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Teen Maze opens eyes

By Staff | May 9, 2014

Tim Chapman/PCT Rugby High School sophomore Meranda Schmaltz plays the role of a deceased child being placed in a body bag on May 2 during Teen Maze, an event put on every other year at the school.

Mike Graner had a pair of handcuffs at his booth during the Teen Maze at Rugby High School on May 2. Next to the cuffs sat an orange jumpsuit from Heart of America Correctional and Treatment Center, where Graner serves as director of business.

Graner’s station was one of event’s 11 booths, ranging from ministerial guidance to funeral services to paramedic procedures. The Teen Maze helps youth understand the consequences of choices they’ll have to make throughout their life. But Graner said his goal wasn’t simply to strike fear, as he allowed students to try the cuffs on and feel how uncomfortable the prison uniform fabric is.

“It’s really not a scare tactic,” he said. “It’s just showing here’s what it is.”

And it’s a reality that the students hope to never see.

“The worst part of it would be watching your parents as you walk down a court aisle,” RHS sophomore Alek Collier said.

The students received different scenarios to act out, which led them to various booths. Scenarios included getting caught with marijuana, delivering drugs for someone else, recovering from a sexual assault, overdosing on pills and statutory rape.

Sophomores Meranda Schmaltz and Tia Trottier went through one of the scenarios together, which included Schmaltz getting zipped in a body bag. The girls read a prompt about a woman in an abusive relationship that ended with a boyfriend fatally injuring a young child.

The girls started at Heart of America Medical Center’s Golden Heart Paramedics station, where they learned how difficult it is to revive a young child. Schmaltz volunteered to play the deceased child and was rolled over on a gurney to the Niewoehner Funeral Home station to learn what a family has to do for a funeral.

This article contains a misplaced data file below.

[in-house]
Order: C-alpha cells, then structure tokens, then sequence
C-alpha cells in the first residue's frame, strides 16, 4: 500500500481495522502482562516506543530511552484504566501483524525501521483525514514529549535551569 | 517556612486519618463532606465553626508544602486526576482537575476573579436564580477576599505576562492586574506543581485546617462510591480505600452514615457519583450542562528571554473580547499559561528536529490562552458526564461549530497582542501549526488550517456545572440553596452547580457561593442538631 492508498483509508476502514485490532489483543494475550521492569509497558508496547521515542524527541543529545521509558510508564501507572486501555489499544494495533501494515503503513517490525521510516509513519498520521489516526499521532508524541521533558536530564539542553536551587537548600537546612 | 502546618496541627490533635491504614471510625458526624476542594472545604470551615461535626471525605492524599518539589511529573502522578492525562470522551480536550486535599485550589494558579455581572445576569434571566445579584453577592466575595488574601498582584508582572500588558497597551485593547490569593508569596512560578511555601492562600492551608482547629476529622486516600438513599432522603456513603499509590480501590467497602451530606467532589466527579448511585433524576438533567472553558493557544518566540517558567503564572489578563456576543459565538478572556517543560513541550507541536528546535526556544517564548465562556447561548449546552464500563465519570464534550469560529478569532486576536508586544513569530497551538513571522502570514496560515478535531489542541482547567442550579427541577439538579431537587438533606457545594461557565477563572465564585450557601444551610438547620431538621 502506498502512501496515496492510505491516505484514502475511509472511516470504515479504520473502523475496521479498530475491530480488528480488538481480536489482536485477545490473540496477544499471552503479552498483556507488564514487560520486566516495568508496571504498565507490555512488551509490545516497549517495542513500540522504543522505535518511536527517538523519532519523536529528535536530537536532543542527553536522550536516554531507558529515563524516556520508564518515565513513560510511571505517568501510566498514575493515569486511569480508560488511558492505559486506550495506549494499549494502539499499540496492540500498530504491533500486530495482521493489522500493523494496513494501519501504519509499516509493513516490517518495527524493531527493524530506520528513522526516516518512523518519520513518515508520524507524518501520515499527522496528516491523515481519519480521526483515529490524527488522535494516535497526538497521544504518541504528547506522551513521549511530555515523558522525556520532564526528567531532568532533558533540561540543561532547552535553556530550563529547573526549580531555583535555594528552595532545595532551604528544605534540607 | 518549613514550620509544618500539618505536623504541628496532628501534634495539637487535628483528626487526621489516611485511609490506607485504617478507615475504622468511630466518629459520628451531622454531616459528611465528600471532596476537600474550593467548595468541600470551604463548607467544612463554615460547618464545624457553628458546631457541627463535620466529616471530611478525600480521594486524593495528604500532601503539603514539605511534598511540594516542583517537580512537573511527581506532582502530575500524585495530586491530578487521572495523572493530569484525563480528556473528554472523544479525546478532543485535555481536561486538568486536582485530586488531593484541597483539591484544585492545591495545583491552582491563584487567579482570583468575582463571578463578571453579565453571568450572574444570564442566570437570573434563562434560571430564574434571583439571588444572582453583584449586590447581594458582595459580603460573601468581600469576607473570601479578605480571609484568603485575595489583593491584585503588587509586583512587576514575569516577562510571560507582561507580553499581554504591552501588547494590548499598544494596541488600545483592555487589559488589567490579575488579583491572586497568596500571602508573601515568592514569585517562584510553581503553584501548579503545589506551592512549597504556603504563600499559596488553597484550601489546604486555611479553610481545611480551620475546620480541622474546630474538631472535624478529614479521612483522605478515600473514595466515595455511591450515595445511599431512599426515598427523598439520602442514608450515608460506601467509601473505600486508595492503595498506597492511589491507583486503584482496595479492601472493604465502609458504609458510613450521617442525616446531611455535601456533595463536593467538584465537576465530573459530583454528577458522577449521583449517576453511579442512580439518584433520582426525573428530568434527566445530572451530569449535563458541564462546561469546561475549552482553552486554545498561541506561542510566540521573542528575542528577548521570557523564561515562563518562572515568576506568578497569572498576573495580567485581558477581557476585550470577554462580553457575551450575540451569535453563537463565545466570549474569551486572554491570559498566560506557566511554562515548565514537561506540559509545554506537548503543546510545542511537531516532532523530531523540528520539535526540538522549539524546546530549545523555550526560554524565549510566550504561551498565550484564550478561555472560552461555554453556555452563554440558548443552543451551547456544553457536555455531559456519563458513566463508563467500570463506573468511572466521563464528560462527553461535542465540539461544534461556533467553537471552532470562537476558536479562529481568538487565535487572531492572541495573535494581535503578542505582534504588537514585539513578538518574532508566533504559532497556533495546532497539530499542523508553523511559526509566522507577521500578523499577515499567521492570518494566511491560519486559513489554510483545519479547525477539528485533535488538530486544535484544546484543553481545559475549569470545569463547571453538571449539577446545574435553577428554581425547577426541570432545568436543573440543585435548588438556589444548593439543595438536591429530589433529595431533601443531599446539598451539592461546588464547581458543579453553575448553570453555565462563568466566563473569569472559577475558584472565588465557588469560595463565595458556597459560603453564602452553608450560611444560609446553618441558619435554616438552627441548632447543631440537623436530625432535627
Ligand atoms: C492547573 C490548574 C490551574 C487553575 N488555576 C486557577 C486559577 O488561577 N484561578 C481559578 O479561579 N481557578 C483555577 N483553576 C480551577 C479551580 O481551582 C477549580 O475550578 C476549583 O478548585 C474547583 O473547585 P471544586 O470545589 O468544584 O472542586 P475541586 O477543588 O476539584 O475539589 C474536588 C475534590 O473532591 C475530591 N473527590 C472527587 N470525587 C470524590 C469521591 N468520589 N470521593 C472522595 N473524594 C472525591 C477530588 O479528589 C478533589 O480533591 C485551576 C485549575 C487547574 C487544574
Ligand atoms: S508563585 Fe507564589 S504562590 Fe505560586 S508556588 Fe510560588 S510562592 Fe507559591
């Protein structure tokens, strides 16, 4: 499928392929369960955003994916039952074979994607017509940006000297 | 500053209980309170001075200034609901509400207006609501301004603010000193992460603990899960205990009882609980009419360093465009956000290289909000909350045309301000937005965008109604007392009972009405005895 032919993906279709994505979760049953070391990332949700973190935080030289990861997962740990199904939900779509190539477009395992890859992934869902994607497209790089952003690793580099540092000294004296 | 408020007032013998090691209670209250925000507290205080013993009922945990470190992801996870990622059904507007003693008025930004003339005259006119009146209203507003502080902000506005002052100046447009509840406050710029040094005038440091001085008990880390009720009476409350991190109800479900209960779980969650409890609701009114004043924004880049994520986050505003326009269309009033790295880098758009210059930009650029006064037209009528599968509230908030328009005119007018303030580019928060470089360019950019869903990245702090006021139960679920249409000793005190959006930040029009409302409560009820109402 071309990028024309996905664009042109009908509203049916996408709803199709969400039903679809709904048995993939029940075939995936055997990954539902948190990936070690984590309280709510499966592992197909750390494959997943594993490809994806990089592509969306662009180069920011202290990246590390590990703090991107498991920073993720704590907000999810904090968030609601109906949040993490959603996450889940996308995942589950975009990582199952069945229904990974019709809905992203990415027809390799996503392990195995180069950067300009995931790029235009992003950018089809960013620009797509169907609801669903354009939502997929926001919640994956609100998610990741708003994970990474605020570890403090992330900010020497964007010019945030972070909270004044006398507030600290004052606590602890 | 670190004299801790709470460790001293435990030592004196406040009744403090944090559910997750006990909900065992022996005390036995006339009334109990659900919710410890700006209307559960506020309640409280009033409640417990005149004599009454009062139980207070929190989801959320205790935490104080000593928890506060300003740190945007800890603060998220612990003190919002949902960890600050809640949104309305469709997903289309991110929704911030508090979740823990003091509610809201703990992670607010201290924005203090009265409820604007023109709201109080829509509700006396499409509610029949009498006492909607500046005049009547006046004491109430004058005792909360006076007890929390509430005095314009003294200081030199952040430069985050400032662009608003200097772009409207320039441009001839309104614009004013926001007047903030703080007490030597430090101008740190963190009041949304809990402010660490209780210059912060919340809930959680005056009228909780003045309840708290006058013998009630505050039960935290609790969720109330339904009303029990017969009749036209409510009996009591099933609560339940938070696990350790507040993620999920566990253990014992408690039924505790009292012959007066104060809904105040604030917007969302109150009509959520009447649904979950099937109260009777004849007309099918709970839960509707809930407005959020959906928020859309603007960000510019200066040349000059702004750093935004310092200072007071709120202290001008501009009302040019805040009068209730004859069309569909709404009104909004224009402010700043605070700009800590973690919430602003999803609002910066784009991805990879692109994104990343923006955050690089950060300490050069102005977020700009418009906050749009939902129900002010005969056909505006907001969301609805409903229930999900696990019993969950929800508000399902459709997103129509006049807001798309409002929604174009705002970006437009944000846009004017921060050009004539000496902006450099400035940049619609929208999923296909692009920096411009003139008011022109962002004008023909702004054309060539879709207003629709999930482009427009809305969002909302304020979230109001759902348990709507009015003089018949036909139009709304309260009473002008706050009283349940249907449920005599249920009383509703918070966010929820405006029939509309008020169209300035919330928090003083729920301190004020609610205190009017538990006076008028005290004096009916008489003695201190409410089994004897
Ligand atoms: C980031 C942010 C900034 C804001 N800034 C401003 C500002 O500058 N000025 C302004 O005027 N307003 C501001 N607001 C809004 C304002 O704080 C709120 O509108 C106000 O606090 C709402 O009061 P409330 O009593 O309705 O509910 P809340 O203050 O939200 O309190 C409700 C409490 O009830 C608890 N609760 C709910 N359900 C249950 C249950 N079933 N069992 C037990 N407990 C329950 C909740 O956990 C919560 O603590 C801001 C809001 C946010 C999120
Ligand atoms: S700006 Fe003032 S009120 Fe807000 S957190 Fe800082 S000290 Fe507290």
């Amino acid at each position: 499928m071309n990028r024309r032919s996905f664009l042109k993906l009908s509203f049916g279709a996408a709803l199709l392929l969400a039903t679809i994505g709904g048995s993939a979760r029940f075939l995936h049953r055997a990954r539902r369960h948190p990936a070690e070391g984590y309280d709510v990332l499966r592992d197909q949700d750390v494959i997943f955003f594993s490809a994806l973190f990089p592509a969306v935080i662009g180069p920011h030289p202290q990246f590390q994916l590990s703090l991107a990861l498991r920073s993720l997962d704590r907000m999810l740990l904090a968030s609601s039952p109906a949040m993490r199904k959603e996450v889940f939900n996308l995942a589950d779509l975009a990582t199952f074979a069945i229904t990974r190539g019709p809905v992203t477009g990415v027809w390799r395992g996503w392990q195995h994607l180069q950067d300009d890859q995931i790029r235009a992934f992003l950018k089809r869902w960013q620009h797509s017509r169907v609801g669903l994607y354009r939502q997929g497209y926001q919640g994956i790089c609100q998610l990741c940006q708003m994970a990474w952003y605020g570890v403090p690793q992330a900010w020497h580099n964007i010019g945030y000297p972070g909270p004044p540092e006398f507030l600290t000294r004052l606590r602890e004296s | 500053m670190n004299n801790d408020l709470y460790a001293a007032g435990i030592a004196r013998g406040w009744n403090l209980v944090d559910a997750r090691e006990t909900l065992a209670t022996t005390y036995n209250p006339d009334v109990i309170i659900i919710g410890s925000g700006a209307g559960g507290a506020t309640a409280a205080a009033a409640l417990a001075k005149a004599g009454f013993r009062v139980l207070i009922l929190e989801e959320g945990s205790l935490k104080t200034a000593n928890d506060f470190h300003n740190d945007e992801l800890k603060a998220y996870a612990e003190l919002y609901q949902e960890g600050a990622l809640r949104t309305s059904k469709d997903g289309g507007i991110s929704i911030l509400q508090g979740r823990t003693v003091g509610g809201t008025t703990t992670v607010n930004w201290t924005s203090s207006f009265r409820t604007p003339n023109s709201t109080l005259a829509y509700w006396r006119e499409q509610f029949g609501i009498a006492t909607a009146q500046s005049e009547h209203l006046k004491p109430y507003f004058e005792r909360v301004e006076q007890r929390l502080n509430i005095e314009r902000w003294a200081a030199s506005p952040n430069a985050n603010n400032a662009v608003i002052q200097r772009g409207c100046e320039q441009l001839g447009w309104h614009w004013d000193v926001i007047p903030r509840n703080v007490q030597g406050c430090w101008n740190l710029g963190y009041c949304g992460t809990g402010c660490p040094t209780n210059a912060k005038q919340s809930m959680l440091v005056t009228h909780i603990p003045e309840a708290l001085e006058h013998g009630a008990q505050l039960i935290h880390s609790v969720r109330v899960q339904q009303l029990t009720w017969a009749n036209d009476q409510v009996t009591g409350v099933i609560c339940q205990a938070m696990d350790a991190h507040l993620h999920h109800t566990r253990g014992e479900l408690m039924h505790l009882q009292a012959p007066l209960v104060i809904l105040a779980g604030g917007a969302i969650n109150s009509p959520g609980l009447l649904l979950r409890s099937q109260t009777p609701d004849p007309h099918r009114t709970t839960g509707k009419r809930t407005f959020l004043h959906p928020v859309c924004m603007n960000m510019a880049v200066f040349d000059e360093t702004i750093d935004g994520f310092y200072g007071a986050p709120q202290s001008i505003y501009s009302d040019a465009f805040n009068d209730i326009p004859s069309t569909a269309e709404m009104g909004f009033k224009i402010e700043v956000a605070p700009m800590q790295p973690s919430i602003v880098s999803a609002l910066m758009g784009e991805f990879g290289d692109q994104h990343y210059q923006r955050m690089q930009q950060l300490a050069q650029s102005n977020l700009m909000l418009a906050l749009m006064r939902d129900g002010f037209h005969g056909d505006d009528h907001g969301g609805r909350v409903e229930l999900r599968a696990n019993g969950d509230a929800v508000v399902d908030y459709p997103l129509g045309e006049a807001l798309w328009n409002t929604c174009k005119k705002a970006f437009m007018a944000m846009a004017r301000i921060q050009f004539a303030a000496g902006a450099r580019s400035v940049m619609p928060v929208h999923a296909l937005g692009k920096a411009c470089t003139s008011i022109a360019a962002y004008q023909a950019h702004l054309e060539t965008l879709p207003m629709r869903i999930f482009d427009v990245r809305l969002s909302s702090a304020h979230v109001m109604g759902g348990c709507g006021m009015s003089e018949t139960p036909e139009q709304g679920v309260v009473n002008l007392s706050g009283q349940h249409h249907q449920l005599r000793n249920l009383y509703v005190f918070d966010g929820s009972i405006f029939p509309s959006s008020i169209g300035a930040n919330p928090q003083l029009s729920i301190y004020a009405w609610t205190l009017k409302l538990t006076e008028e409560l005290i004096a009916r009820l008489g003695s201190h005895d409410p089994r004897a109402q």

Dale Niewoehner explained the process and shared stories of the pain involved in burying loved ones.

“It’s pretty crazy,” Schmaltz said. “It’s a long process and would be super hard on someone to go through.”

Trottier emphasized the importance of being in healthy relationships to avoid scenarios like the girls played out.

“I learned that it could be hard to save a baby’s life and you have to do everything to protect them because it’s so hard to revive them,” Trottier said.

At the North Dakota Highway Patrol booth, students tried on “beer goggles” or goggles used to simulate the impairment of motor skills when using alcohol.

The emergency room booth explained the importance of wearing seat belts and showed grisly images of people after car accidents.

Pastor Nathan Steen and his wife Kathryn handed out pamphlets on seeking stronger faith and explained how God can assist teens through difficult situations.

“If you’re ever facing a situation don’t be afraid to talk to your pastor,” Steen said. “Your pastor is there to help and I want to assure you that God cares about you and can make a difference in your life.”

Other booths included the Dakota Boys and Girls Ranch, social services, Pierce County Sheriff’s department, U.S. Customs and Border Protection and the Family Crisis Center in Bottineau.

“What I like about the agencies is they put them in situations and speak to them like it’s real,” said Christina Belgarde, a Teen Maze coordinator and assistant victim advocate at Family Crisis Center.

The event is held every other year at RHS.

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